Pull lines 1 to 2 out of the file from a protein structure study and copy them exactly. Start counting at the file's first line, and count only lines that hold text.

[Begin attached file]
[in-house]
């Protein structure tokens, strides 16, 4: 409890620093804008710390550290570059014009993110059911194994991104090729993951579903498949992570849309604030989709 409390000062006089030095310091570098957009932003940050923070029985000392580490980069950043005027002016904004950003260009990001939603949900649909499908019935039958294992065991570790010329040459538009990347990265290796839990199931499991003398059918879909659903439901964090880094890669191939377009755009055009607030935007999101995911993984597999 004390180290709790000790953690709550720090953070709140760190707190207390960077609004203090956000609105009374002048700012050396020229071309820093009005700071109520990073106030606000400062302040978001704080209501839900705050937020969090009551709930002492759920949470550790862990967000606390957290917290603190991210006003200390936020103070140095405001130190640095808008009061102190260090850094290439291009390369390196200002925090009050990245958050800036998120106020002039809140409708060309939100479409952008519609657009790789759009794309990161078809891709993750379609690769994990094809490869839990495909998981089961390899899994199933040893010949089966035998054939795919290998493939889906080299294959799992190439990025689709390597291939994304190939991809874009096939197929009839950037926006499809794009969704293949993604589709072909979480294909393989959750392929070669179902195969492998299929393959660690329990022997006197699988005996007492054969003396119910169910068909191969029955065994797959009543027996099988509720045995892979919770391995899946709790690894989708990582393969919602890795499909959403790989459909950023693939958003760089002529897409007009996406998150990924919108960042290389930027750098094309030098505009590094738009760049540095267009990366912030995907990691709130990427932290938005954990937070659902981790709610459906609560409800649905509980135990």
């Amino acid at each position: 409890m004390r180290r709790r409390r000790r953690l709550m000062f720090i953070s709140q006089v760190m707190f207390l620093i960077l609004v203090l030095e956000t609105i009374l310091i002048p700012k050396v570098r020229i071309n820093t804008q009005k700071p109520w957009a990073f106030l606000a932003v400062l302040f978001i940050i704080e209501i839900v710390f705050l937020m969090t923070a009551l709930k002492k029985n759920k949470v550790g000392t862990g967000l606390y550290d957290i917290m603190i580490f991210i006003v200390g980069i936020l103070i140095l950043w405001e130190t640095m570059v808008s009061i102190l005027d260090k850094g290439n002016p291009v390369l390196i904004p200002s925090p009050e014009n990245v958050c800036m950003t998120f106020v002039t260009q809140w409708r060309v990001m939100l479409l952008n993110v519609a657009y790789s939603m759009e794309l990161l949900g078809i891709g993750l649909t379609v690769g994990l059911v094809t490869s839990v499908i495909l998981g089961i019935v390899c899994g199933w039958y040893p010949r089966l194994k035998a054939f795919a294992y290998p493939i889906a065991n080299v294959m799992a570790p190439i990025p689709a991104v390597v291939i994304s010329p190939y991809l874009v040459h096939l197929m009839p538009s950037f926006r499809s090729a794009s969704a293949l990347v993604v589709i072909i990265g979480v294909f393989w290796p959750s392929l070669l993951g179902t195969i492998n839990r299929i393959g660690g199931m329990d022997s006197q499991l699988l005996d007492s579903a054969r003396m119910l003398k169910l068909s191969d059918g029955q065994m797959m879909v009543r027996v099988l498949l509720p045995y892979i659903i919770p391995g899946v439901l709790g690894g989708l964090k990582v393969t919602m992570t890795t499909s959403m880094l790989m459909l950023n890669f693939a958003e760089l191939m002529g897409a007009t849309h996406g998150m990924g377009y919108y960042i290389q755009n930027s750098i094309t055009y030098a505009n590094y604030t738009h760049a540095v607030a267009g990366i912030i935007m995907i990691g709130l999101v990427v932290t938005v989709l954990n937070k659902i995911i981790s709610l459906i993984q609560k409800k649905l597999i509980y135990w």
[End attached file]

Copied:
[in-house]
């Protein structure tokens, strides 16, 4: 409890620093804008710390550290570059014009993110059911194994991104090729993951579903498949992570849309604030989709 409390000062006089030095310091570098957009932003940050923070029985000392580490980069950043005027002016904004950003260009990001939603949900649909499908019935039958294992065991570790010329040459538009990347990265290796839990199931499991003398059918879909659903439901964090880094890669191939377009755009055009607030935007999101995911993984597999 004390180290709790000790953690709550720090953070709140760190707190207390960077609004203090956000609105009374002048700012050396020229071309820093009005700071109520990073106030606000400062302040978001704080209501839900705050937020969090009551709930002492759920949470550790862990967000606390957290917290603190991210006003200390936020103070140095405001130190640095808008009061102190260090850094290439291009390369390196200002925090009050990245958050800036998120106020002039809140409708060309939100479409952008519609657009790789759009794309990161078809891709993750379609690769994990094809490869839990495909998981089961390899899994199933040893010949089966035998054939795919290998493939889906080299294959799992190439990025689709390597291939994304190939991809874009096939197929009839950037926006499809794009969704293949993604589709072909979480294909393989959750392929070669179902195969492998299929393959660690329990022997006197699988005996007492054969003396119910169910068909191969029955065994797959009543027996099988509720045995892979919770391995899946709790690894989708990582393969919602890795499909959403790989459909950023693939958003760089002529897409007009996406998150990924919108960042290389930027750098094309030098505009590094738009760049540095267009990366912030995907990691709130990427932290938005954990937070659902981790709610459906609560409800649905509980135990």